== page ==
Update: And there it is: GLENCORE DEBT INSURANCE COSTS SURGE TO RECORD HIGH; 5-YR CREDIT DEFAULT SWAPS RISE 154 BASIS POINTS FROM FRIDAY’S CLOSE TO 708 BASIS POINTS
Just last Thursday we asked whether Goldman was “preparing to sacrifice the next Lehman“, by which of course we meant the world’s largest commodity trading counterparty, Baar, Switzerland-based Glencore which just two weeks ago unveiled an unprecedented “doomsday” capital raising and deleveraging plan which, in retrospect, was not enough.
The punchline of Goldman’s report was that if commodity prices drop 5%, or even stay where they are, then Glencore’s investment grade rating – the most critical foundation of its entire trading operation where a downgrade to junk would launch a collateral and margin-call waterfall cascade a la AIG – would be lost. From Goldman:
Glencore’s trading business relies heavily on short-term credit to finance commodity deals and its financing costs would increase if it were to lose its Investment Grade credit rating. In addition, it could even lose some counterparties due to increased counterparty risk.
As we added on Thursday, “what a junking of Glencore would do, is start a collateral demand waterfall cascade that the cash-strapped company simply would not be able to sustain.” So having laid out the strawman, Goldman next, very conveniently, explains just what would take for the Investment Grade trap to slam shut: “it would only take a c.5% fall in spot commodities prices for concerns about its credit rating to resurface.”
Of course, Glencore’s leverage to commodity prices was first explained in our March 2014 post, in which we said buying Glencore CDS is the best and easiest way to bet on a Chinese credit and commodity crunch.
Fast forward to Monday morning when those who bought into Glencore’s equity offering at 125p less than two weeks ago on September 16, are already down a whopping 43% (we won’t even bother calculating the loss since the company’s 2011 IPO), following the biggest daily drop in Glencore history, with the stock mauled some 27% at last check…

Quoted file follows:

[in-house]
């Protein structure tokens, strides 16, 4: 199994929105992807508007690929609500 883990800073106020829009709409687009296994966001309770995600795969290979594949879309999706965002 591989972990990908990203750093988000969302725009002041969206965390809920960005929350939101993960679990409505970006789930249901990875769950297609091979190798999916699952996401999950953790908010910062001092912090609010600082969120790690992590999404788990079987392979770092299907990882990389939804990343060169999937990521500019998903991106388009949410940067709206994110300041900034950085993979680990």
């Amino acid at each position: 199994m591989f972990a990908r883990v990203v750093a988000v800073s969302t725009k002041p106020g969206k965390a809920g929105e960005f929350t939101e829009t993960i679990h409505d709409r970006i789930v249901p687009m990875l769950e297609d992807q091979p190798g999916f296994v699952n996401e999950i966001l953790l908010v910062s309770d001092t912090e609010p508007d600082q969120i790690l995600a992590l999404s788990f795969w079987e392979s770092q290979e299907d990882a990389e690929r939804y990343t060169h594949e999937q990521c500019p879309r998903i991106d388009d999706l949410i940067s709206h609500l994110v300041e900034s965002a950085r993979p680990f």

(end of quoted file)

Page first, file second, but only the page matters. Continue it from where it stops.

… on the heels of a note from Investec which said nothing Zero Hedge readers did not already know, but which is spooking everyone else into realizing that the commodity trading Titanic may well be sinking.
In the note Investec notes that “using a PE-based approach to evaluate equity value going forward, in proportion to debt, we note that the heavily indebted companies (GLEN, AAL) could see almost all equity value eliminated under spot conditions, leaving nothing for shareholders…. GLEN recent restructuring may prove just the start for the majors if spot prices prevail – this supports our concern that we are still a distance from the “value point” in the sector.
In other words, even if commodity prices remain unchanged, GLEN equity could be doughnut. If commodity prices continue dropping, then – well – just read out prediction from last year.
It also means that bondholders are next in line to hold the equity after a debt-for-equity, which has also pushed Glencore’s bonds to record lows, with the GLEN €1.25b notes due March 2021 dropping three cents to 78 cents on euro, while the €750m bonds due March 2025 decline four cents to 67 cents. Both are at record lows.
If and when the bondholders realize a bankruptcy would leave them with negative enterprise value when netting out all the margin calls, we wouldn’t be surprised to see bonds trading below 50 in the coming months if not weeks.
Meanwhile, those who listened to our reco to buy Glencore CDS at 170 bps in March 2014 can take the rest of the year off. As of this moment, GLEN Credit Default Swap were pushing on 600 bps, 4 times wider, and on pace to take out the 2011 liquidity crunch highs. After that, it’s smooth sailing to all time wides and the start of a self-fulfilling prophecy which leads to the Companys’s IG downgrade and the collapse of trillions in derivative notionals as what may be the trading desk of the biggest commodity counterparty quietly goes out of business.